The best way that I currently know to convey why I think that Agile produces higher quality is via a 1 hour PowerPoint presentation. I thought it would be worthwhile to attempt to put it into a blog post. But, I couldn't figure out how to condense it down to a reasonable length. There's lots of diagrams and animation, etc. But while I was working on it I created a list of points to make. Looking at the list I thought "Hey! Here's yet another top ten list!"
Please note that in this list I am referring to truly Agile projects. See “No Really, What is Agile?" for details.
10. More appropriate distribution of test coverage. Typically, QA gets a big dump of functionality near the end of a release and has to figure out how to best use the time available. That often means that the "most important" new features get very thorough testing and the rest get a "spot check." In an Agile project, test plans and automated tests are created throughout the project and each work item is given the amount of QA resources that is appropriate for it.
9. Because testing is done in the same timeframe as the coding, problems are found earlier.
8. Writing tests early catches requirement and design problems earlier.
7. Because problems are found and fixed faster, there is less chance of the quality of a project being poor for long stretches of time. When there are lots of tests that don’t pass, it is difficult to get accurate feedback on new code. In contrast, code written on a stable base is more likely to be stable itself because there will be accurate and timely feedback on the results of the changes.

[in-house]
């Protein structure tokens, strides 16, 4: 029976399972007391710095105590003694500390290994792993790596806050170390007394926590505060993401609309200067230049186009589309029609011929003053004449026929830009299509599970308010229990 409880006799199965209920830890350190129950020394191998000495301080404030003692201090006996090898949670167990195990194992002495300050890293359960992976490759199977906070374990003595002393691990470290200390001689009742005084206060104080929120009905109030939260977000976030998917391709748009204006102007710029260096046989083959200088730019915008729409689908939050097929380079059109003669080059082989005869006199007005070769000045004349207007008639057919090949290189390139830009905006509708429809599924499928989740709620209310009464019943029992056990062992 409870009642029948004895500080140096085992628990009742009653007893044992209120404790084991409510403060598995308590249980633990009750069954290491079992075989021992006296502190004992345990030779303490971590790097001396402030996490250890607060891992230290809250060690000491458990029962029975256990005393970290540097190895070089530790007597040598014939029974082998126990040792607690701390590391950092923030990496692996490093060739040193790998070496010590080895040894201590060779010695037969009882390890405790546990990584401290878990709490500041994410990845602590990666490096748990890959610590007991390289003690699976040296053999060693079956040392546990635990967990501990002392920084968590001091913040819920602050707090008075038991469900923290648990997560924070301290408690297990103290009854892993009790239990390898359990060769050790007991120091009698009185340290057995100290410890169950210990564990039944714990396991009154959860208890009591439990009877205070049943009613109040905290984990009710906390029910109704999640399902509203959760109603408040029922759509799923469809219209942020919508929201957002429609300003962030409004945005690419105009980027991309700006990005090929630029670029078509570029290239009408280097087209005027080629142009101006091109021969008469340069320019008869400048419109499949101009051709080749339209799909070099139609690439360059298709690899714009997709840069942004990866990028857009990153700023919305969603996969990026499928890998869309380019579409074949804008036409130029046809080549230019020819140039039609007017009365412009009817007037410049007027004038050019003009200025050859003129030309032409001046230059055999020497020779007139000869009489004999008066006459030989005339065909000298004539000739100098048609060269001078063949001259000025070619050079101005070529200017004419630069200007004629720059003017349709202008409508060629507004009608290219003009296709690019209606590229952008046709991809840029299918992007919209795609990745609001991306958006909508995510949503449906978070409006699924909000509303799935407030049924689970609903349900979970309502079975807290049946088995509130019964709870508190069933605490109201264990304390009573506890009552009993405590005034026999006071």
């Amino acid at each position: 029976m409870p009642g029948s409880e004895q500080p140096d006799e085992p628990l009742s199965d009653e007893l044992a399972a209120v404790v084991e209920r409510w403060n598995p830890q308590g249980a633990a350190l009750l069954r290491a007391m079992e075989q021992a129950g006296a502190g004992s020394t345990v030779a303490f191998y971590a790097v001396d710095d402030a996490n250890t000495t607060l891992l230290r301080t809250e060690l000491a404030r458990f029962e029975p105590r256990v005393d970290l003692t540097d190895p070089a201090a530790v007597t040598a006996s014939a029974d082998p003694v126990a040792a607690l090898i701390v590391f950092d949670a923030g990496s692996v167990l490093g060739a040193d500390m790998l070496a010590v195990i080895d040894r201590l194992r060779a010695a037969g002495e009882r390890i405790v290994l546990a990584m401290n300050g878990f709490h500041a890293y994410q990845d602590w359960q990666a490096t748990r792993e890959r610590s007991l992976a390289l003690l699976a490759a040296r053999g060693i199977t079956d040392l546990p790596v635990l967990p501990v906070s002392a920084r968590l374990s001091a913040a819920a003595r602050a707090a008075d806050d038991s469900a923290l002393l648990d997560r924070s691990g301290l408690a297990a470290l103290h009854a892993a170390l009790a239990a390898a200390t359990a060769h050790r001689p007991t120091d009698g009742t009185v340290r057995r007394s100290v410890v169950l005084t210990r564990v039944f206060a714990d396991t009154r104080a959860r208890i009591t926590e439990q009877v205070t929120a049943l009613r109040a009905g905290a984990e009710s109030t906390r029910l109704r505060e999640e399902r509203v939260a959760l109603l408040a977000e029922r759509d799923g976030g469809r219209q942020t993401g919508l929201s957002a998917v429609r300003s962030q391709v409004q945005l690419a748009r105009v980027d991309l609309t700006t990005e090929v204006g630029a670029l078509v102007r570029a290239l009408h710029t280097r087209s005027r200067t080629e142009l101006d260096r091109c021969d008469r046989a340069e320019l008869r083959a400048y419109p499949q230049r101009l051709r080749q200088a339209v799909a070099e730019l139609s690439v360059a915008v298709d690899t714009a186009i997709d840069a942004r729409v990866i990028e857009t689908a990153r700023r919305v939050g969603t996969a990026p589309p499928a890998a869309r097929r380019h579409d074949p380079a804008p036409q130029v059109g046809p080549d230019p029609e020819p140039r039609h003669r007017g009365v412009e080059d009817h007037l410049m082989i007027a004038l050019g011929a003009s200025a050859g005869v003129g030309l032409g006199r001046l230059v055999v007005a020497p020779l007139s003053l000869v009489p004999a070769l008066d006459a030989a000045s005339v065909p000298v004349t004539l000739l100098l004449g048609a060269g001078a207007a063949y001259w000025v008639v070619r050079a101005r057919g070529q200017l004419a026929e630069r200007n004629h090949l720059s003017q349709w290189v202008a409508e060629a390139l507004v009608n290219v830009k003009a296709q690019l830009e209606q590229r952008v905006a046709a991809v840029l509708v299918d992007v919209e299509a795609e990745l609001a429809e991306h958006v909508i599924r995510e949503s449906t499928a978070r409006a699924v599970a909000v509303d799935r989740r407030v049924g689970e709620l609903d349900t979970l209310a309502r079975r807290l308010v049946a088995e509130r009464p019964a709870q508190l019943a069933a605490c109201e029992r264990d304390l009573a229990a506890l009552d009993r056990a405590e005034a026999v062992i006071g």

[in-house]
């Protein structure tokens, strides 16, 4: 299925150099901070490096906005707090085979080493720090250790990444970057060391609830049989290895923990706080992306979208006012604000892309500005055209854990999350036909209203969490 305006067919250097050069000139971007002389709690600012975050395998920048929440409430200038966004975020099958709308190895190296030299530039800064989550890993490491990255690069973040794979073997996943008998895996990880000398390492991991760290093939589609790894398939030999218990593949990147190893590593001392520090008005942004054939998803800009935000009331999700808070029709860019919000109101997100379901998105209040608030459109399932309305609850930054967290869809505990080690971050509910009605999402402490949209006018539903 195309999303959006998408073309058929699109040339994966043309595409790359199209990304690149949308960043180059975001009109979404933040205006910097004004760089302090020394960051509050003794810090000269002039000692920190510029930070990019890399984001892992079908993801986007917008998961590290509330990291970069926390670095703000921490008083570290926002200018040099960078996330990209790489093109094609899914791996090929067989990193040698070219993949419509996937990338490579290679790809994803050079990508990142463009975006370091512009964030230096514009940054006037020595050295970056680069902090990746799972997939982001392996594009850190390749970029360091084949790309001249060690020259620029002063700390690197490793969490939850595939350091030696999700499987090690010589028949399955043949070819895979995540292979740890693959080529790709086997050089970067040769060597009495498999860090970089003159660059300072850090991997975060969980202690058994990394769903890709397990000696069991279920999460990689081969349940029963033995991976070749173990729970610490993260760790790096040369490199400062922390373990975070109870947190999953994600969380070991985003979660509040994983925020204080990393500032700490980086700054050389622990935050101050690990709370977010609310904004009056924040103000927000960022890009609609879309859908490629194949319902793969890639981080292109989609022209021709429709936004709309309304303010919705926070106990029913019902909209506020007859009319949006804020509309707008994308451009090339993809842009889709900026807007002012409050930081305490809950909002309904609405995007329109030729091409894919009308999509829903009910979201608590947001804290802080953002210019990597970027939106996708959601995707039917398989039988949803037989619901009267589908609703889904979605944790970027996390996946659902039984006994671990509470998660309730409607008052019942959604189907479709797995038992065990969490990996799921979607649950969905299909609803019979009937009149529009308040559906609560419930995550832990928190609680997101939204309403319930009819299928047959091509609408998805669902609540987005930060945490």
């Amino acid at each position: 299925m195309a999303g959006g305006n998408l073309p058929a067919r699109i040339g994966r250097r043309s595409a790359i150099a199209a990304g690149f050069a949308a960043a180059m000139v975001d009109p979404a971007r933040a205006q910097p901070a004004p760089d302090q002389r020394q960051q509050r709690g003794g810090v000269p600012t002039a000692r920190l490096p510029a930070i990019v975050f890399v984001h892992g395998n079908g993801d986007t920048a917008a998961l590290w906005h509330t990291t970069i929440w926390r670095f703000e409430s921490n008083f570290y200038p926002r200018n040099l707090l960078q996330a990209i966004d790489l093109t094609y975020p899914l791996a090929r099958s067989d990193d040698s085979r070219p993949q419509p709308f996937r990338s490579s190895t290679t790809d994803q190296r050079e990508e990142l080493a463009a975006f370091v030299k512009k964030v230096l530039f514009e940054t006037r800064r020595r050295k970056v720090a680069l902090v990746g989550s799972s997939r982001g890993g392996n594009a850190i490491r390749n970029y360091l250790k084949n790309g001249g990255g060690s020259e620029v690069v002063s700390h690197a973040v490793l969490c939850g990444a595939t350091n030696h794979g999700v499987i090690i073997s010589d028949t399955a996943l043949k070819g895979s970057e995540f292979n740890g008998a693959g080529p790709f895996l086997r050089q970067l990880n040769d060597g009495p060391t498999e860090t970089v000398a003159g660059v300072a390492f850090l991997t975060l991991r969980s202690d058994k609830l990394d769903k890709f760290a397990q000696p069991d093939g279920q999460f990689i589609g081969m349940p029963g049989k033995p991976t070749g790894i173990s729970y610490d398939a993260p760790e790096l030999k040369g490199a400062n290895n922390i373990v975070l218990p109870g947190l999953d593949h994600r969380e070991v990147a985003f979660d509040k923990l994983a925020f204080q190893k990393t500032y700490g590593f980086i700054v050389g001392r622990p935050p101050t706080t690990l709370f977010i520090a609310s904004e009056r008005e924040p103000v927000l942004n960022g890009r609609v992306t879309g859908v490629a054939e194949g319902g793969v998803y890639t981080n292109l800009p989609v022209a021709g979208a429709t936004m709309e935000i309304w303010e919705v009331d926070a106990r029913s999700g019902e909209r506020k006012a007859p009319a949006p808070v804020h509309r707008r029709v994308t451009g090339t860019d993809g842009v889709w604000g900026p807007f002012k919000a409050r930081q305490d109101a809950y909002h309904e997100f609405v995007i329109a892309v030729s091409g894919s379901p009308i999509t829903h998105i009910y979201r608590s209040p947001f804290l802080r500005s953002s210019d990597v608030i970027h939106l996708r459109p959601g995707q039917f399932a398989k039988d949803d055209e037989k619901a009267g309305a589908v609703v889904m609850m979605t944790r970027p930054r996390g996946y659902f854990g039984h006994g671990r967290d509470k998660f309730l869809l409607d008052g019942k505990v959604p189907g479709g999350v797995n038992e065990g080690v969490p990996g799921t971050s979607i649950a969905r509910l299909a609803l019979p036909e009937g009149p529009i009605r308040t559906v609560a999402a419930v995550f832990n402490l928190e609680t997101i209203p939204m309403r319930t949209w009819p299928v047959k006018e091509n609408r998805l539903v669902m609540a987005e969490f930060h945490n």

6. It is hard to succeed in an Agile environment without automated testing. Automated testing helps to increase the consistency of testing.
5. One effect of short iterations is the evening out of resource demands. That means that testing is done consistently and on a regular basis and there is no need to take shortcuts in contrast to typical development which compresses most of the testing to the end of the process which then requires taking shortcuts due to schedule pressure.
4. More frequent customer input on direction. Part of quality is usability and match of features to needs.
3. More frequent customer input on results. Customers are the ultimate arbiter of quality and their level of expectation is often different than you expect.
2. The Development and QA organizations must be integrated for Agile success. Integrated development and QA is far better than the typical “separation of church and state”.
1. Especially when doing one piece flow, there is significantly more opportunity to detect process problems, diagnose them, try corrective action, and gauge the results of the corrective action.
Many of the above deserve further elaboration, but I wanted to get this out there for discussion.